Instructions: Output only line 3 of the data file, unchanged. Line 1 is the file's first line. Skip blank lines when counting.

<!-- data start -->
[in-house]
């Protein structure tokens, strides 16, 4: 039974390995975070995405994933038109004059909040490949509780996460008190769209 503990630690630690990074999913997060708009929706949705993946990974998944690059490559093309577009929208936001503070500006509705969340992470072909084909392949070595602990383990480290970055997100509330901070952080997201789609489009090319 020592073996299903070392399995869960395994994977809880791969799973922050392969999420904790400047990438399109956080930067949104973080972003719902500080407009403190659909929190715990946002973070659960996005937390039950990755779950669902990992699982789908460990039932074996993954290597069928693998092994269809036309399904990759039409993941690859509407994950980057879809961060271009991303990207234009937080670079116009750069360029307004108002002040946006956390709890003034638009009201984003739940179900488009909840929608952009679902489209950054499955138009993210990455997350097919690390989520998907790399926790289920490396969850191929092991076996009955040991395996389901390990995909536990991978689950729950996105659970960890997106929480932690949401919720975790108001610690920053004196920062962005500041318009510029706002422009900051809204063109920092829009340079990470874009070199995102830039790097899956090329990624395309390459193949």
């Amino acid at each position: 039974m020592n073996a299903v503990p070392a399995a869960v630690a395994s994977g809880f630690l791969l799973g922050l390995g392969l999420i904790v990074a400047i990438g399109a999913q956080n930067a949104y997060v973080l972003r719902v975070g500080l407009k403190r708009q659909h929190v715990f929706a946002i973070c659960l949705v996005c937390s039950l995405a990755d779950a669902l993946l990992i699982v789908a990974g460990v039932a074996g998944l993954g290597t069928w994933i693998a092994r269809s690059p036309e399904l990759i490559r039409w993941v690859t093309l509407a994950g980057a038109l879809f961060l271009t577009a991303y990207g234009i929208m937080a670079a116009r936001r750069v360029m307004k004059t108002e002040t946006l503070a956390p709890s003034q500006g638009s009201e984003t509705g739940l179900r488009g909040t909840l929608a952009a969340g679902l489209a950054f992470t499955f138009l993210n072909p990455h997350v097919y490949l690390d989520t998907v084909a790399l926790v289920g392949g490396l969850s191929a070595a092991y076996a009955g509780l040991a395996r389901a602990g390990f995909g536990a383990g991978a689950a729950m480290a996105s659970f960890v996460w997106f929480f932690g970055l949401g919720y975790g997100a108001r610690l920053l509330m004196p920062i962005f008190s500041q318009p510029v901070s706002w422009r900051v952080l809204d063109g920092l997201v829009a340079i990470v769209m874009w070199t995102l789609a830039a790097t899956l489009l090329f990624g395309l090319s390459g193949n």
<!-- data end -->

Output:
């Amino acid at each position: 039974m020592n073996a299903v503990p070392a399995a869960v630690a395994s994977g809880f630690l791969l799973g922050l390995g392969l999420i904790v990074a400047i990438g399109a999913q956080n930067a949104y997060v973080l972003r719902v975070g500080l407009k403190r708009q659909h929190v715990f929706a946002i973070c659960l949705v996005c937390s039950l995405a990755d779950a669902l993946l990992i699982v789908a990974g460990v039932a074996g998944l993954g290597t069928w994933i693998a092994r269809s690059p036309e399904l990759i490559r039409w993941v690859t093309l509407a994950g980057a038109l879809f961060l271009t577009a991303y990207g234009i929208m937080a670079a116009r936001r750069v360029m307004k004059t108002e002040t946006l503070a956390p709890s003034q500006g638009s009201e984003t509705g739940l179900r488009g909040t909840l929608a952009a969340g679902l489209a950054f992470t499955f138009l993210n072909p990455h997350v097919y490949l690390d989520t998907v084909a790399l926790v289920g392949g490396l969850s191929a070595a092991y076996a009955g509780l040991a395996r389901a602990g390990f995909g536990a383990g991978a689950a729950m480290a996105s659970f960890v996460w997106f929480f932690g970055l949401g919720y975790g997100a108001r610690l920053l509330m004196p920062i962005f008190s500041q318009p510029v901070s706002w422009r900051v952080l809204d063109g920092l997201v829009a340079i990470v769209m874009w070199t995102l789609a830039a790097t899956l489009l090329f990624g395309l090319s390459g193949n």